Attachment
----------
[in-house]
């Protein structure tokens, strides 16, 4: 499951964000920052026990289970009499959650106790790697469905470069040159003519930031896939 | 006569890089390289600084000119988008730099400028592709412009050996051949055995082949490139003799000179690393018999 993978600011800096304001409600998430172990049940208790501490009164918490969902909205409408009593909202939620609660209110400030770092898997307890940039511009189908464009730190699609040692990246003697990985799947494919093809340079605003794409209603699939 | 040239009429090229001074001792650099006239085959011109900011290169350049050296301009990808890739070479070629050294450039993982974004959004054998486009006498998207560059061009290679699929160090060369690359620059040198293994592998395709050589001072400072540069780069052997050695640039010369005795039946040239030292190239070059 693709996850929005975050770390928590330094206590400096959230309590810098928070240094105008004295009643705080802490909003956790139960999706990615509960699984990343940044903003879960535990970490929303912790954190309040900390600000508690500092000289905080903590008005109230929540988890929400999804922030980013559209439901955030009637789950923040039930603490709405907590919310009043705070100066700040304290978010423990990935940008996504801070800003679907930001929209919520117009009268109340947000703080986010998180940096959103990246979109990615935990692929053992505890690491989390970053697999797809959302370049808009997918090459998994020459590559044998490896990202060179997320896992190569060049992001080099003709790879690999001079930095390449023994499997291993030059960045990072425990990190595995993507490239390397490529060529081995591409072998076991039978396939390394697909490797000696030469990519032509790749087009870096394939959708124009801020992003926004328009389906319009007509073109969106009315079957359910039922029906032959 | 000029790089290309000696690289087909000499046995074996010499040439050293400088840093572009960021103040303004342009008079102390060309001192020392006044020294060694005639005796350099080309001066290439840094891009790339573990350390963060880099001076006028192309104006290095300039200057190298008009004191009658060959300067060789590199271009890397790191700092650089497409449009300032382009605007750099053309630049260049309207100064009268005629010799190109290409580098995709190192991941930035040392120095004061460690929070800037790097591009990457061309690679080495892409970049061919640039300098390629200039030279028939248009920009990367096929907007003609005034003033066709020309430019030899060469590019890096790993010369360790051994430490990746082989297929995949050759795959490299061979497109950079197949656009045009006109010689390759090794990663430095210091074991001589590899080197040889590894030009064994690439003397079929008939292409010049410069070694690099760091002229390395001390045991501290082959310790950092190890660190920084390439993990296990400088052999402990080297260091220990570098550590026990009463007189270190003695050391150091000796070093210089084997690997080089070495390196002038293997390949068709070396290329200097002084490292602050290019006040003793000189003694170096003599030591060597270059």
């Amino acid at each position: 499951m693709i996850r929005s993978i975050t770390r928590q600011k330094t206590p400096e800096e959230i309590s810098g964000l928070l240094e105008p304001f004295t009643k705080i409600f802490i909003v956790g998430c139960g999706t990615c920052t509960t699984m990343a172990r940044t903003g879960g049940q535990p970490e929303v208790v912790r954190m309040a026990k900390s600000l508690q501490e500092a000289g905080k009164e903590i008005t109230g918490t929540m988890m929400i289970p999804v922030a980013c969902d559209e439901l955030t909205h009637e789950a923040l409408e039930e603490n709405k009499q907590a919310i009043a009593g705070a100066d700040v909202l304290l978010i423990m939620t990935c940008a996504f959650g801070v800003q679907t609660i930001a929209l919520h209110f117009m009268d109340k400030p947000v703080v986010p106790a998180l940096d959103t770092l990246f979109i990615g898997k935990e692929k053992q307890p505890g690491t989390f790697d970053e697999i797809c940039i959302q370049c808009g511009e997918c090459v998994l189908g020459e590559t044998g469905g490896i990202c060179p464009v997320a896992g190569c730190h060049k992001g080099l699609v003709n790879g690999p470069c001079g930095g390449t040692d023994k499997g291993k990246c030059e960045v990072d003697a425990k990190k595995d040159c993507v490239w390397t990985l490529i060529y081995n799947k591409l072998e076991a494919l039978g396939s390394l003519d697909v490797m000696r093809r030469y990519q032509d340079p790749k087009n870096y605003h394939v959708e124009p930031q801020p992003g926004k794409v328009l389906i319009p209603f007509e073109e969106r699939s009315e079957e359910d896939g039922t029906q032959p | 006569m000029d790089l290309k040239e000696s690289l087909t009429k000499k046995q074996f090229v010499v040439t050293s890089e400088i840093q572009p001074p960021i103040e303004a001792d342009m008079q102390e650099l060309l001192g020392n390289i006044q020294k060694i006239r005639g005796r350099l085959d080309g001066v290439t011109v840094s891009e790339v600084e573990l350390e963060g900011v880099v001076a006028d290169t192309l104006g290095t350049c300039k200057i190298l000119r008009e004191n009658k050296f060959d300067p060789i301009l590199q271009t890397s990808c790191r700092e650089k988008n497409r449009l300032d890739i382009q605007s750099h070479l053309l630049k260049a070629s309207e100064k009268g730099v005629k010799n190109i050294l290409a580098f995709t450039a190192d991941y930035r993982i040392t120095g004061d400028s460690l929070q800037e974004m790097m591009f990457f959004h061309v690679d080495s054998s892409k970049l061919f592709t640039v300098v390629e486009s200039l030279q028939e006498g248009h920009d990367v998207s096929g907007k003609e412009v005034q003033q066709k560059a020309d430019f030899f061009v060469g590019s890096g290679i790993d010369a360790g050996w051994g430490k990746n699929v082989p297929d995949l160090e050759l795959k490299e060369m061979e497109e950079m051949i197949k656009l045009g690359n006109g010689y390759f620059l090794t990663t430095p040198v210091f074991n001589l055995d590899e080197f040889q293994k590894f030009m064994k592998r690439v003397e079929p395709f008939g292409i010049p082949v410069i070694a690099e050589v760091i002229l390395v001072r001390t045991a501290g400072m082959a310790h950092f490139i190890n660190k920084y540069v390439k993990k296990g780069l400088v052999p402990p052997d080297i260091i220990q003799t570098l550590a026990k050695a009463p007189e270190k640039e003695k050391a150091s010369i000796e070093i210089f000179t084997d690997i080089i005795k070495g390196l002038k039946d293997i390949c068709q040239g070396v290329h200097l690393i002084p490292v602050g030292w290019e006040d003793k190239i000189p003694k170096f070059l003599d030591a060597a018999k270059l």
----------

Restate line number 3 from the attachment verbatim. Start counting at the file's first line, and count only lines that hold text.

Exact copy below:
């Amino acid at each position: 499951m693709i996850r929005s993978i975050t770390r928590q600011k330094t206590p400096e800096e959230i309590s810098g964000l928070l240094e105008p304001f004295t009643k705080i409600f802490i909003v956790g998430c139960g999706t990615c920052t509960t699984m990343a172990r940044t903003g879960g049940q535990p970490e929303v208790v912790r954190m309040a026990k900390s600000l508690q501490e500092a000289g905080k009164e903590i008005t109230g918490t929540m988890m929400i289970p999804v922030a980013c969902d559209e439901l955030t909205h009637e789950a923040l409408e039930e603490n709405k009499q907590a919310i009043a009593g705070a100066d700040v909202l304290l978010i423990m939620t990935c940008a996504f959650g801070v800003q679907t609660i930001a929209l919520h209110f117009m009268d109340k400030p947000v703080v986010p106790a998180l940096d959103t770092l990246f979109i990615g898997k935990e692929k053992q307890p505890g690491t989390f790697d970053e697999i797809c940039i959302q370049c808009g511009e997918c090459v998994l189908g020459e590559t044998g469905g490896i990202c060179p464009v997320a896992g190569c730190h060049k992001g080099l699609v003709n790879g690999p470069c001079g930095g390449t040692d023994k499997g291993k990246c030059e960045v990072d003697a425990k990190k595995d040159c993507v490239w390397t990985l490529i060529y081995n799947k591409l072998e076991a494919l039978g396939s390394l003519d697909v490797m000696r093809r030469y990519q032509d340079p790749k087009n870096y605003h394939v959708e124009p930031q801020p992003g926004k794409v328009l389906i319009p209603f007509e073109e969106r699939s009315e079957e359910d896939g039922t029906q032959p | 006569m000029d790089l290309k040239e000696s690289l087909t009429k000499k046995q074996f090229v010499v040439t050293s890089e400088i840093q572009p001074p960021i103040e303004a001792d342009m008079q102390e650099l060309l001192g020392n390289i006044q020294k060694i006239r005639g005796r350099l085959d080309g001066v290439t011109v840094s891009e790339v600084e573990l350390e963060g900011v880099v001076a006028d290169t192309l104006g290095t350049c300039k200057i190298l000119r008009e004191n009658k050296f060959d300067p060789i301009l590199q271009t890397s990808c790191r700092e650089k988008n497409r449009l300032d890739i382009q605007s750099h070479l053309l630049k260049a070629s309207e100064k009268g730099v005629k010799n190109i050294l290409a580098f995709t450039a190192d991941y930035r993982i040392t120095g004061d400028s460690l929070q800037e974004m790097m591009f990457f959004h061309v690679d080495s054998s892409k970049l061919f592709t640039v300098v390629e486009s200039l030279q028939e006498g248009h920009d990367v998207s096929g907007k003609e412009v005034q003033q066709k560059a020309d430019f030899f061009v060469g590019s890096g290679i790993d010369a360790g050996w051994g430490k990746n699929v082989p297929d995949l160090e050759l795959k490299e060369m061979e497109e950079m051949i197949k656009l045009g690359n006109g010689y390759f620059l090794t990663t430095p040198v210091f074991n001589l055995d590899e080197f040889q293994k590894f030009m064994k592998r690439v003397e079929p395709f008939g292409i010049p082949v410069i070694a690099e050589v760091i002229l390395v001072r001390t045991a501290g400072m082959a310790h950092f490139i190890n660190k920084y540069v390439k993990k296990g780069l400088v052999p402990p052997d080297i260091i220990q003799t570098l550590a026990k050695a009463p007189e270190k640039e003695k050391a150091s010369i000796e070093i210089f000179t084997d690997i080089i005795k070495g390196l002038k039946d293997i390949c068709q040239g070396v290329h200097l690393i002084p490292v602050g030292w290019e006040d003793k190239i000189p003694k170096f070059l003599d030591a060597a018999k270059l």